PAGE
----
Media Center



December 15, 2004 - Washington, DC

Mr. Chairman,

Let me on behalf of my delegation thank you for your very warm welcome. I wish also to say how pleased I am to see you in your position as Chair of this Council, and wish to underscore my confidence in your extraordinary skills to advance the very important work assigned to this body.

With your indulgence Mr. Chairman, I would like to pay tribute to Her Excellency Ambassador Carmen Marina Gutierrez of Nicaragua, for her excellent stewardship of the Council during the period July to September, 2004. Her superb leadership skills, fine intellect and commitment to promoting democracy, security and social justice in the Hemisphere have impressed us all.

At the end of your term as Chairman, the Head of Mission of Paraguay will assume the responsibility in the new year to guide the affairs of this Council. I wish to take this opportunity to pledge the full support of my delegation in working with the Paraguayan Representative to continue addressing the critical issues on the inter-American agenda.

Mr. Chairman, I am deeply honored today to join the ranks of the distinguished Ambassadors to the Organization of American States (OAS).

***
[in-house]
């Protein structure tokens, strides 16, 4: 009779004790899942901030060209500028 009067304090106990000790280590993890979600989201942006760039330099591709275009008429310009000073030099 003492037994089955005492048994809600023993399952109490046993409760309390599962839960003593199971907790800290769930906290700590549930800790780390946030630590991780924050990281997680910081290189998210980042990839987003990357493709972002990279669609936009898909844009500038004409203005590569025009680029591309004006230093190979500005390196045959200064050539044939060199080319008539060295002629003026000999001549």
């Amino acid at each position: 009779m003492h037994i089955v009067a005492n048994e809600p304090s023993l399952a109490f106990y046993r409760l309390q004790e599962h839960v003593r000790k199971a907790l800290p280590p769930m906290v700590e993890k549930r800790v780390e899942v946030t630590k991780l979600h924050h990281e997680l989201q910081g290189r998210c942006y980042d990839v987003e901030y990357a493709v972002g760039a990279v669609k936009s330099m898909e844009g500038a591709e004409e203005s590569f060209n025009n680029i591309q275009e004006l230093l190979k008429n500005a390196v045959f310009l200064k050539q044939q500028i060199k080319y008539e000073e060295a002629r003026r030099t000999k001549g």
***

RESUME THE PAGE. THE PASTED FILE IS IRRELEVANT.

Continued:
Many here present will know that my association with this hemispheric body is not new.

I previously served as Alternate Representative of Antigua and Barbuda from 1995-2000, before being transferred to Antigua and Barbuda’s Permanent Mission to the United Nations, in New York.

You will therefore appreciate Mr. Chairman that returning to the OAS as my country’s Permanent Representative gives me enormous pride.

In this context, I am not only the fourth Antiguan and Barbudan national to be placed in this position, but also the first female to be appointed Permanent Representative to this multilateral body - and as a matter of fact, to any multilateral body in which my country has opted for membership.

Mr. Chairman, I am sure you fully understand when I say that this historic development has conferred upon me a very special honor.